RFI filter and DC blocking cap
In many books on audio theory, line inputs have RFI filter and
DC blocking capacitor, but a lot of practical circuit I found doesn't use them.
I'm planning to build a preamp (op-amp based) with some inputs
(CD, DVD, tuner, no tubes or phono source) and I'm asking if this
circuitry are essential;
and if they are, is it better to use a filter on every input or just
one after the input selector?
If they were essential then they would have to be present in all circuits. They are not essential, but they are very useful. You can omit the DC block if you can guarantee that all sources include a DC block themselves. Some sources use a DC servo instead, but I would not trust a servo as much as a cap.
RFI filters are useful unless you can guarantee that the equipment will never be used near a transmitter, including broadcast, mobile, taxis firms, Wi-Fi etc. etc. Putting them on each input can stop RF getting into the box. After the selector can help but the RF is already inside the screen by then.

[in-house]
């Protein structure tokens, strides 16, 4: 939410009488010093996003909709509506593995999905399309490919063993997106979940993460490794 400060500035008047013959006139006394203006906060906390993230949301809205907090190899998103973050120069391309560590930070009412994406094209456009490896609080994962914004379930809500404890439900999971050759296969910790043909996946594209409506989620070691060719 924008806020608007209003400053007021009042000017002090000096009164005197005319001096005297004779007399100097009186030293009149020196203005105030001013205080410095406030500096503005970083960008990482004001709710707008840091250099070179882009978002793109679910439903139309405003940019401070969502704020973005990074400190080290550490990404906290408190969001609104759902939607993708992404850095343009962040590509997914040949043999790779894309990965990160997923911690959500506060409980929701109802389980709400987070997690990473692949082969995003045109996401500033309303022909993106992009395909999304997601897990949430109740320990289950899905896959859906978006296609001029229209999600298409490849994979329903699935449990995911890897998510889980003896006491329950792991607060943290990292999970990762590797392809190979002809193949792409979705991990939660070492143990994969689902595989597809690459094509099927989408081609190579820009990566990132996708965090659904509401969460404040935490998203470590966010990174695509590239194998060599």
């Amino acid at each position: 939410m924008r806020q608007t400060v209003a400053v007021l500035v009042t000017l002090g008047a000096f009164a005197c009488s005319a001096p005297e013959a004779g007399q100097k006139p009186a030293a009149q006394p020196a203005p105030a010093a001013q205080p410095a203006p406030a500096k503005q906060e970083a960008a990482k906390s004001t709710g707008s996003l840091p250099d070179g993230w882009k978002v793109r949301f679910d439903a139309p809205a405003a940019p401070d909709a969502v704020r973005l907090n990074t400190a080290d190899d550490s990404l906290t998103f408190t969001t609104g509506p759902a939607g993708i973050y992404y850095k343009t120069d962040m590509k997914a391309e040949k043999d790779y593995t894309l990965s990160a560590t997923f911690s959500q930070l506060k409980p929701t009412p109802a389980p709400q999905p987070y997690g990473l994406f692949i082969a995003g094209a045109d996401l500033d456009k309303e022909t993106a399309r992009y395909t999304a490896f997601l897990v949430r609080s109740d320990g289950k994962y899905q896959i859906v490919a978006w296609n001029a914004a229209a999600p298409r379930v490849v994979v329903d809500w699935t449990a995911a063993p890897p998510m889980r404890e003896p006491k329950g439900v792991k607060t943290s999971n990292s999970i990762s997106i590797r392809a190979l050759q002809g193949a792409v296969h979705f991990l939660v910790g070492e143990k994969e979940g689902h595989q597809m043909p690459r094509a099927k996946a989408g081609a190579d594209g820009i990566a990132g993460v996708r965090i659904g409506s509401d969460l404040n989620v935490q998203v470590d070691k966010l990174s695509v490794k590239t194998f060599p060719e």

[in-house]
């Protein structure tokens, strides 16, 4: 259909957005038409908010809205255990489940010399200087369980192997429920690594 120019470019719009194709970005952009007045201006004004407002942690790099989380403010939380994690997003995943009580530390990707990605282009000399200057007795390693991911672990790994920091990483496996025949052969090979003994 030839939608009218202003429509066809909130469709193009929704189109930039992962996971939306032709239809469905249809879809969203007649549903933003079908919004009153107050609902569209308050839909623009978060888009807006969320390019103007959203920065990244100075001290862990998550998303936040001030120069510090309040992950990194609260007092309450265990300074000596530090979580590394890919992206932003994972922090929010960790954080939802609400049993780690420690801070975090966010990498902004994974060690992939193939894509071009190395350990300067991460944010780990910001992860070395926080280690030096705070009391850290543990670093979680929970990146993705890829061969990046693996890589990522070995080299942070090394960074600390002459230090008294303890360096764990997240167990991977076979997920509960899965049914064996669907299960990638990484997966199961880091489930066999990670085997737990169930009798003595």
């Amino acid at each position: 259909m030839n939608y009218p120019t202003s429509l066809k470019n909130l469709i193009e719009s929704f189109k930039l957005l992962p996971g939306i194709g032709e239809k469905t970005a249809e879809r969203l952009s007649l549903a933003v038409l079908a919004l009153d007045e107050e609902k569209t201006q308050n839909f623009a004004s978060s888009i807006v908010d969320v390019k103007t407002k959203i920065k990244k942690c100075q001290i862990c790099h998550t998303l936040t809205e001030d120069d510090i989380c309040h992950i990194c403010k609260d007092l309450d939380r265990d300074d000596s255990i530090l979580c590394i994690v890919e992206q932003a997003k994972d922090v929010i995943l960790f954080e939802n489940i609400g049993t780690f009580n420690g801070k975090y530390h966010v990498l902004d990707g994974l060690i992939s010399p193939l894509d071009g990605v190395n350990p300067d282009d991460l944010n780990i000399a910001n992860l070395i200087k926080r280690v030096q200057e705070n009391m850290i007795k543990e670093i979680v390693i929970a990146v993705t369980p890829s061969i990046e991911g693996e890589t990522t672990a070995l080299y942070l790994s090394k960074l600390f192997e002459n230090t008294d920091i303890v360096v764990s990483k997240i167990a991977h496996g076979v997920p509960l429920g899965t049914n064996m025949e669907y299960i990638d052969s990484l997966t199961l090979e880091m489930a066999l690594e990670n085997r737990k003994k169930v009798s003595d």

'Practical circuits' may be designed by professionals who want to save money, or amateurs who simply want an item to work OK in their particular system. Neither can necessarily be regarded as best practice.
I recommend RF filtering at the input of every piece of equipment.
I do it in two stages.
22pF to 47pF across the input socket of analogue audio frequency inputs. Pretty obviously this does not apply to the input to a TV or FM radio.
appropriate RC at the input to the PCB/Amplifier. This is also where I fit the High Pass filtering (DC blocker).
If you intend to use the highest quality components and to cover all reasonable source types, then it is cheaper to locate the filtering at the input of the preamp rather than inside every source component you have.
Thank you very much.
|All times are GMT. The time now is 07:19 PM.|
vBulletin Optimisation provided by vB Optimise (Pro) - vBulletin Mods & Addons Copyright © 2014 DragonByte Technologies Ltd.
Copyright ©1999-2014 diyAudio